Another fun way to unleash a sense of aliveness and possibility is to get in touch with the energy and behaviors of your child self. She’s in there waiting for an opportunity to play!
I went through a long phase of re-growing myself up. I was part of a personal growth organization and this was a key feature of some of their more advanced classes. The idea was that, as we grow up, we tailor ourselves to the external environment and often skip some developmental stages. We begin to censor certain parts of ourselves and operate from the parts that get approval. But, as an old teacher of mine once said, “It’s never too late to have a happy childhood.” It’s never too late to feel all those parts of ourselves and wake them up, now, in our adult lives.
While most of my friends were having and raising children, I was becoming a child again. I spent a month being swaddled (at least once a week), another month babbling, another month saying “No!” And another month having temper tantrums. And on and on until I was 16, at which point, I packed up my stuffed animal, White Kitty, and went to a workshop called Sexuality and Spirituality because, damn it, I was a teenager now.
Any of these ages are fun to play with. It’s an opportunity to do it all again, to have a happy childhood right now. To express all the things you did and didn’t express at those ages.
This period of revisiting my developmental stages lasted about a year. During that time, I went whole hog. I remember listening to someone making some vaguely saucy, sexual innuendo during that time and thinking, “Ewww! Grown-ups are disgusting!”
It wasn’t that I replayed my actual childhood. I found child parts of myself I don’t remember experiencing before. For example, I have no memories of having temper tantrums in my actual childhood. Once my mother even said, “You were such a perfect daughter; it’s almost as though I dreamt you.” Well, when I did it a second time, I gave my stand-in parents a real run for their money. I wasn’t going to make it easy on them.
I once went to a baby shower in my four-year-old state. Here’s a snippet from my journal at the time:
"I was a four-year-old big time at the baby shower today. I’m worried my friend’s family may think I’m a bit of a simpleton! Hannah was there and she let me spit half eaten jellybeans in her hand. I didn’t like them! And I made a baby out of play dough and it didn’t win the contest and I was angry and I squished the winning baby a little bit. And I walked around and took plastic animals and made them growl at people and told the women they were beautiful princesses and I said a lot of very simple things like, 'I like games.’ And I told my friend, ‘Your baby is going to come out your vagina.’ And I sat on the floor when she opened presents. And I ate a lot of cake. I got a lot of attention and I liked it. And I let myself roam around and not sit with the adults and I didn’t help and I went to look at the trees. There was someone who wasn’t nice and I just said, ‘Bye Bye’ and walked away."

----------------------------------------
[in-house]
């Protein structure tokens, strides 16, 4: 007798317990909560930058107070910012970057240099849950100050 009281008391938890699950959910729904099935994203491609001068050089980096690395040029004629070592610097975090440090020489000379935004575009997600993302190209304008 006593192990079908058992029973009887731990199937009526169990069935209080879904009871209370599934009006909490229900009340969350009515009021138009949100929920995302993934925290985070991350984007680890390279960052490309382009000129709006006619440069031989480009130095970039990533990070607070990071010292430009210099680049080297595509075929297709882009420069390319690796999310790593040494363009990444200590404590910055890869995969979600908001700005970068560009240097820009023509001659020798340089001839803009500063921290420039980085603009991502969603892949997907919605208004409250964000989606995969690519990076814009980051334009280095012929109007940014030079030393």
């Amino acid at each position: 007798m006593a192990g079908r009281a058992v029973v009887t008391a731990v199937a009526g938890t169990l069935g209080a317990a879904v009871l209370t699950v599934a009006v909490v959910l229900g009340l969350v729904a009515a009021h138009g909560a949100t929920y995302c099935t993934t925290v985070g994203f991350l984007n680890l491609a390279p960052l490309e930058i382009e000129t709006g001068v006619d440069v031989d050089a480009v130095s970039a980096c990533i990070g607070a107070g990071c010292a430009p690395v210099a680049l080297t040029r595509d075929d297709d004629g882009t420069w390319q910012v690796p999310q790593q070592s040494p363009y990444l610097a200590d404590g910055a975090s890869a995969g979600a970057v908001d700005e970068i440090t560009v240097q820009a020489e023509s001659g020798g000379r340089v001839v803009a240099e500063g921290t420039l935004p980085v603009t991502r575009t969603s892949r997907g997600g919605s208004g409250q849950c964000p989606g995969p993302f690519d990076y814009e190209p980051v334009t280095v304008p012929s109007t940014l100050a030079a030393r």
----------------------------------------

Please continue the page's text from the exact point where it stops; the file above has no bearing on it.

I don’t necessarily want to walk around squishing play dough babies all the time and eating piles of cake, but in terms of waking up my aliveness and becoming aware of parts of myself that I had suppressed, the experiment worked beautifully.
I also learned that I can speak in very simple sentences and it’s enough! I don’t need to be smart or poetic or interesting. It’s enough to say, “You’re pretty. I like you. I want that. Give me a present. Want to be friends?” (That could actually be another experiment: only speak in short, simple sentences.) I also noticed how much I wanted to touch people, especially their faces, something I would usually monitor: No touching! As an (adult) four-year-old, I let myself hug people and touch them as much as I wanted.
Inspired by that, here’s an experiment to try: get in touch with your 4 or 6 or 10-year-old self.
You might want to scan your life and see what aspects of your childhood you miss or what stages you might not have fully expressed. Did you have temper tantrums? Were you sassy? Were you no trouble at all? Look at what you loved to do. Did you enjoy dressing up and putting on shows? Did you like to play alone, lost in your imagination?
Who were you before your conditioning, before you learned there were acceptable forms of behavior? What parts of yourself are in there, waiting for an opportunity to play?
There’s something about letting yourself really feel into the part of you at the age you choose. I discovered that, as a ten-year-old, I felt super capable and pretty. I also liked boys a lot and wanted to compete with them. I wanted to be the best! That doesn’t feel like a big part of my adult self so that was surprise. Having had that experience, when I’m feeling unsure, I can tap into my capable 10-year-old self.
Whatever you did or didn’t do the first time around, notice what appeals to you now. Notice what feels alive and shiny or foreign and unfamiliar.
Find some aspect from your real or yearned for childhood and play it out. I was all in at the baby shower, but even just bringing 5% of that child-like energy to a gathering or interaction or your day alone shifts it up. Remember, it’s never too late to have a happy childhood.
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photo: me and mom, circa 1978